Students Stop Hackers While Earning Course Credit
The University of Illinois at Urbana-Champaign is a hub of research activity that generates tons of research data. For the last six years, for instance, the National Science Foundation (NSF) has awarded more funding to Illinois than to any other university.
That means we’re also a big target for people looking to steal our data.
Illinois is under attack pretty much all of the time. The numbers are staggering. On an average day, our campus firewall intrusion prevention blocks 17,000 attacks against campus. Like a digital hydra, as soon as one attack is stopped, two more seem to pop up.
Technology Services is the central IT provider for the University of Illinois. Our security analysts work tirelessly to protect our network and data from these hydra-like attacks.
It’s a big job, and we need as much help as we can get.
Which got our security analysts thinking: why not bring on some really smart people who are heavily invested in keeping Illinois’ network reliable and safe?
This was Wayland Morgan’s thought when he proposed awarding students credit for spending a semester working with the Technology Services security team.
“We’re at a major research university with a world-renowned Computer Science department. And these students know a lot. They can look at some our code and clean it up, make it more efficient, in just a few minutes,” he said.
Morgan, who worked as a Senior IT Security Analyst with Technology Services, learned from instructors in the Department of Computer Science that many students are interested in cybersecurity. For instance, Miranda Kang, a junior majoring in Computer Science, wants to work in cybersecurity because it combines her love of puzzles with an interest in policy development, the latter of which she has been practicing since her debating days in high school.
But most college students like Kang don’t have a lot of opportunities to practice necessary skills outside of their classes. That is, until now.
Hydra, meet Hercules.
“Real scenarios with impactful outcomes”
In November 2016, Technology Services partnered with the Department of Computer Science to establish an independent study course in cyber security. According to the program’s Independent Study Charter, a handful of students would earn course credit while receiving hands-on training in incident and threat response, risk and compliance, and building infrastructure that helps protect sensitive data.
The independent study course officially started in January of 2017 - and its first semester was a big success. The goals of the project are--and remain--lofty. According to the course charter, the project “empowers researchers, enriches student success, and adds both operational and non-operational value to the University’s Information Security objectives.”
Sponsors and students alike say that the project has already achieved these goals.
“We couldn’t have asked for a better experience. The students did so much work, they learned so much about what it takes to defend a network of this size,” Morgan says.
Students worked on a variety of projects, from the Illini Secure program to cleaning up threat detection scripts. The sheer breadth of projects available to be worked on drew Shannon Strum, a Computer Science major, to the program. But Illini Secure was her favorite because it allowed her to see how security policies--which can be quite abstract--are working right here and right now at Illinois.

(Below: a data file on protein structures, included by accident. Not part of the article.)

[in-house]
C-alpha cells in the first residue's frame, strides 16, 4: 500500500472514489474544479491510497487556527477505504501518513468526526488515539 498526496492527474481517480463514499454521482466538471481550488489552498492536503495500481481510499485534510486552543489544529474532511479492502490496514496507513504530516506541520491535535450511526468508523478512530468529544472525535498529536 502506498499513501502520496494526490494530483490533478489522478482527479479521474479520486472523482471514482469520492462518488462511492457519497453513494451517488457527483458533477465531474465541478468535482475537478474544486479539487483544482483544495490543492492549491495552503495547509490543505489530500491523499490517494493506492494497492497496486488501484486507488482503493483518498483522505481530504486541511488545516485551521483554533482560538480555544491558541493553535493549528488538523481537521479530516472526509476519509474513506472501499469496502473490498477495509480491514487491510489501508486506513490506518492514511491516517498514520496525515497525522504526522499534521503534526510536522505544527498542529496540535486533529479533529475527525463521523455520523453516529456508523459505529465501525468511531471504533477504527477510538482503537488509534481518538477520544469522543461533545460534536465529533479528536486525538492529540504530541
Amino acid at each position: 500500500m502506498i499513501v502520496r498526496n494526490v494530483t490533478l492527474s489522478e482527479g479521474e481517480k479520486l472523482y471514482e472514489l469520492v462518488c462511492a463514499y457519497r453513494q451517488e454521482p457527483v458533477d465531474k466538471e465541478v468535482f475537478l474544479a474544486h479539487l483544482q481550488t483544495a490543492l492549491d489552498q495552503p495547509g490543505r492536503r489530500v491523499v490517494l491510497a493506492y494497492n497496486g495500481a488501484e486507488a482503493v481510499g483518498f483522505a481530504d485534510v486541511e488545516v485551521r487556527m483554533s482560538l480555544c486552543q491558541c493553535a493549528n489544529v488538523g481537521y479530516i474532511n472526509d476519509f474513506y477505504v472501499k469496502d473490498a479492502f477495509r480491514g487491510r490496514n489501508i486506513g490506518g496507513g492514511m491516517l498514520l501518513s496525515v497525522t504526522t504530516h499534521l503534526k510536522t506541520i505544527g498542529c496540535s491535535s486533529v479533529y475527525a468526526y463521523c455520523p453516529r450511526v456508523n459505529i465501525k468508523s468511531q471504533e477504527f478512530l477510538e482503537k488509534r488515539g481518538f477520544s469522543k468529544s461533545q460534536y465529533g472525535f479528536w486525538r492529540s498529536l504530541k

“With Illini Secure, we’re trying to take a pulse check as to how security is doing on this campus and to see if policies and standards are being implemented. And so seeing the data from various campus entities that I was familiar with was really kind of cool, to apply these standards to real life,” she says.
But this project is a learning opportunity for everyone, not just the students. Sponsors want the independent study course to continue to grow and develop.
Roy Campbell, Associate Dean for Information Technology and Sohaib and Sara Abbasi Professor of Computer Science, as well as Executive Sponsor for the independent study course, is looking toward the future.
“Illinois produces a lot of good security graduates that end up in terrific jobs; industry, government, education. This program adds an element to their skills that is difficult to come by: practical defense of a complex network in real-time cyberspace. It’s hands on, involves trust and integrity, involves them in teamwork with great colleagues, and they get to apply skills they hear about in our courses in real scenarios with impactful outcomes. I would like every student wanting to work in a professional security environment to graduate from this excellent program,” he says.
“To help protect my university”
For now, though, students are learning and having a great deal of fun while they’re at it.
Nicholas Hackmiller, a senior majoring in Computer Science, notes how cybersecurity is almost like playing a game.
“It’s you versus the bad guys, or the good guys, depending on what side you’re on,” he says. It’s this “competitive nature” that first attracted him to the field.
Almost all of the students involved in the project echoed this sentiment. Young Li, a junior majoring in Computer Engineering, added a slight twist, however.
For Li, cybersecurity is less of a sport and more of a love letter written with a really, really cool pen.
“Being able to help protect my university, the university that I love (I feel like my education couldn’t have been this good anywhere else, honestly), and so being able to defend university networks against attackers so that other students can feel that kind of safety in their environments, that’s very meaningful to me. And also very interesting from a technical perspective because I get to learn about all these cool tools that I never even heard of until, like, a month ago,” Li says.